Bryn Mawr Classical Review 2011.01.18
Tullio Spagnuolo Vigorita, Casta domus: un seminario sulla legislazione matrimoniale augustea. Terza edizione. Napoli: Jovene editore, 2010. Pp. xv, 188. ISBN 9788824319218. €18.00 (pb).
Reviewed by Lien Foubert, Radboud University Nijmegen (L.Foubert@let.ru.nl)
Table of Contents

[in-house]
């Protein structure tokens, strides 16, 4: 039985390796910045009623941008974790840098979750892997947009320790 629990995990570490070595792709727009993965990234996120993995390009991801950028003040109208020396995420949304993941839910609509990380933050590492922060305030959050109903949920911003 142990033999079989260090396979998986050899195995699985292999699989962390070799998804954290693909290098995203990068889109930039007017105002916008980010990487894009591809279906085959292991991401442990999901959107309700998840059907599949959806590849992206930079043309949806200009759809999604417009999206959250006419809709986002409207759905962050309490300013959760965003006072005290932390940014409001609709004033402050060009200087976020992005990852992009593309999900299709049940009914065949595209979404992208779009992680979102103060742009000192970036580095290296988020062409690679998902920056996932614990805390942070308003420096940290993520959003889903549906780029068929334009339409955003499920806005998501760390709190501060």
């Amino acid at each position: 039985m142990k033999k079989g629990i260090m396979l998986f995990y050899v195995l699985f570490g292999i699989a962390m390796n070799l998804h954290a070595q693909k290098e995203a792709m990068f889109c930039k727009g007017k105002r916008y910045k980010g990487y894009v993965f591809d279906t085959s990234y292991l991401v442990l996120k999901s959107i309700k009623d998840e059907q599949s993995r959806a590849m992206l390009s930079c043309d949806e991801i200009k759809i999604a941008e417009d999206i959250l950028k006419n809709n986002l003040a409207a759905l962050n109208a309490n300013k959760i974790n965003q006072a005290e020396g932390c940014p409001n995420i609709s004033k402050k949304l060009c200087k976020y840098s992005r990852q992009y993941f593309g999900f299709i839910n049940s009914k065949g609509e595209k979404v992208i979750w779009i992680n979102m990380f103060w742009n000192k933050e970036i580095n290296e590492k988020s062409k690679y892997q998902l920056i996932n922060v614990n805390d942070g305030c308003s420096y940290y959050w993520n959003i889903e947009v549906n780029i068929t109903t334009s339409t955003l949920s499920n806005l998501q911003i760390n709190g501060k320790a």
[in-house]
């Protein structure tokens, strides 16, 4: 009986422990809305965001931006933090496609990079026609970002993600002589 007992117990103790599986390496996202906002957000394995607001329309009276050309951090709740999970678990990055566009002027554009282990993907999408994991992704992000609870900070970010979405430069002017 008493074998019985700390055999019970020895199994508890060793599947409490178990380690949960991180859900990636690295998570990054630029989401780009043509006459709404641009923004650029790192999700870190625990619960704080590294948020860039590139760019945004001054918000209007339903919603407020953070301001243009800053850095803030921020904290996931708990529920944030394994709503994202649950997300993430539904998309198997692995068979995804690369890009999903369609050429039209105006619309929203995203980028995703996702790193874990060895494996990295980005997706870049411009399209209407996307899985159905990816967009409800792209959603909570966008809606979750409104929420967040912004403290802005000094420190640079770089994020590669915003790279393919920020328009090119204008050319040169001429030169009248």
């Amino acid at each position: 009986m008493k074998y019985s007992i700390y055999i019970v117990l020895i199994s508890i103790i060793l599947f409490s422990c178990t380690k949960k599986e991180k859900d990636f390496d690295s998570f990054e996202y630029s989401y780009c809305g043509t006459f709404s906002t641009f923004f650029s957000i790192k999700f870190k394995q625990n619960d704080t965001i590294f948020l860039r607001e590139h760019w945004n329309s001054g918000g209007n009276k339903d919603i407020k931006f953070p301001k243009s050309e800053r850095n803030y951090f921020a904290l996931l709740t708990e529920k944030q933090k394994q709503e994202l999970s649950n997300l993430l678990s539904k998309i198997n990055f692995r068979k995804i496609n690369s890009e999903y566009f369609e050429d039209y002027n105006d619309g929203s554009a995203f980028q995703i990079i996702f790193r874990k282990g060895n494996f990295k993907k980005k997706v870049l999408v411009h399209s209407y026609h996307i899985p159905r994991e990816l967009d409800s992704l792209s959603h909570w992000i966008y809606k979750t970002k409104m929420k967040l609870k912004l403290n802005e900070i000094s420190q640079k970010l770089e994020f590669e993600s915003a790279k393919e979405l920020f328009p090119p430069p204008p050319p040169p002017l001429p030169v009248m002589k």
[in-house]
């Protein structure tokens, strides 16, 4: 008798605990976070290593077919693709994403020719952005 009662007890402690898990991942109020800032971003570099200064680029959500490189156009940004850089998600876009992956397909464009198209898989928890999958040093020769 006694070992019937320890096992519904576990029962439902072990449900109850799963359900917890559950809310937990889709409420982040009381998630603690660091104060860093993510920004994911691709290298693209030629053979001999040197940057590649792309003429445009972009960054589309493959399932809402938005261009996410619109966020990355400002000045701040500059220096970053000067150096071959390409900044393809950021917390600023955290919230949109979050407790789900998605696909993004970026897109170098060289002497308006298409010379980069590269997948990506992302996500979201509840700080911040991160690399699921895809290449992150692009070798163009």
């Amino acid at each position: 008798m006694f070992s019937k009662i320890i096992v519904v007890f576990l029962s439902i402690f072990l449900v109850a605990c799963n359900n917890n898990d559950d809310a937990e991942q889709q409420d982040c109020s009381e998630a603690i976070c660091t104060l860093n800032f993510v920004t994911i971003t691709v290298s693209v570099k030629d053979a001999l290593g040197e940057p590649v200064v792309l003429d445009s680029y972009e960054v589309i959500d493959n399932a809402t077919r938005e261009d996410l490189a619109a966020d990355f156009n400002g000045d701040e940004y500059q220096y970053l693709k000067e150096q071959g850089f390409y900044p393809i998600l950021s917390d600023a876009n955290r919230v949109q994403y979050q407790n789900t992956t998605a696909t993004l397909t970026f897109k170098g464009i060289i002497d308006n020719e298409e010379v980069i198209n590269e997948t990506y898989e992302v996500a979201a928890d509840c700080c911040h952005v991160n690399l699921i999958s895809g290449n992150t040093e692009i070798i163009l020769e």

Tullio Spagnuolo Vigorita’s third edition of Casta Domus, like the earlier editions of 1998 and 2001, is intended to offer students an introduction to the Augustan marriage laws. Basing his monograph on a Roman law seminar, the author sets out to treat Augustus’ social legislation of 18-17 B.C., the Lex Iulia de maritandis ordinibus and the Lex Iulia de adulteriis, together with the Lex Papia Poppaea of A.D. 9 in its historical context. The focus of the monograph lies on the impact of the legislation on the Roman elite with special regard to its effects on the imperial family. The author pays attention to the representation of the marriage laws in the works of poets such as Propertius and Horace, from whom the phrase casta domus derives (Hor. Odes 4.5.21), and highlights the misfortunes of famous victims such as Ovid, Julia Maior and Julia Minor. In discussing the charges of adultery that were made against these figures, the author offers no new evidence, but the fact that he reckons with the many uncertainties which the literary sources leave us with regard to these episodes makes for a welcome change from those studies that too readily apply the word ‘conspiracy’. On several occasions, Spagnuolo Vigorita lingers over problems concerning the chronology of the laws. Basing his argument on a well-known reference from the works of Propertius (2.7: “Surely Cynthia rejoiced that the law has been repealed which made us both weep long in the past when it was decreed, for fear it should sever us.”, translation by E. Fantham, Julia Augusti , London – New York, 2006, p. 37), Spagnuolo Vigorita maintains 28-27 B.C. as the starting point of Augustus’ social program. A study by Ernst Badian (‘A phantom marriage law’, Philologus 129 (1985), pp. 82-98), has had a large impact on scholarly debates on this passage and its significance for dating Augustus’ social legislation. Badian identifies the law mentioned by Propertius as part of a set of triumviral laws, which was then repealed by Augustus in 28 B.C. Spagnuolo Vigorita refutes this hypothesis and at the same time nuances his own chronological framework by stating that neither Propertius nor other literary sources allow for the existence of an actual matrimonial law – nor even the design for one – as early as 28-27 B.C. The sources, however, do indicate that the long process of conceptualizing Augustus’ social legislation started during this period. The arguments of Badian are only partly met in the author’s monograph, though he refers to his earlier work for a more detailed discussion of the passages that are at the basis of Badian’s hypothesis ( Beneficium lenitatis nostrae: conflitto di interessi e munificenza imperiale in una costituzione di Costantino , 1987).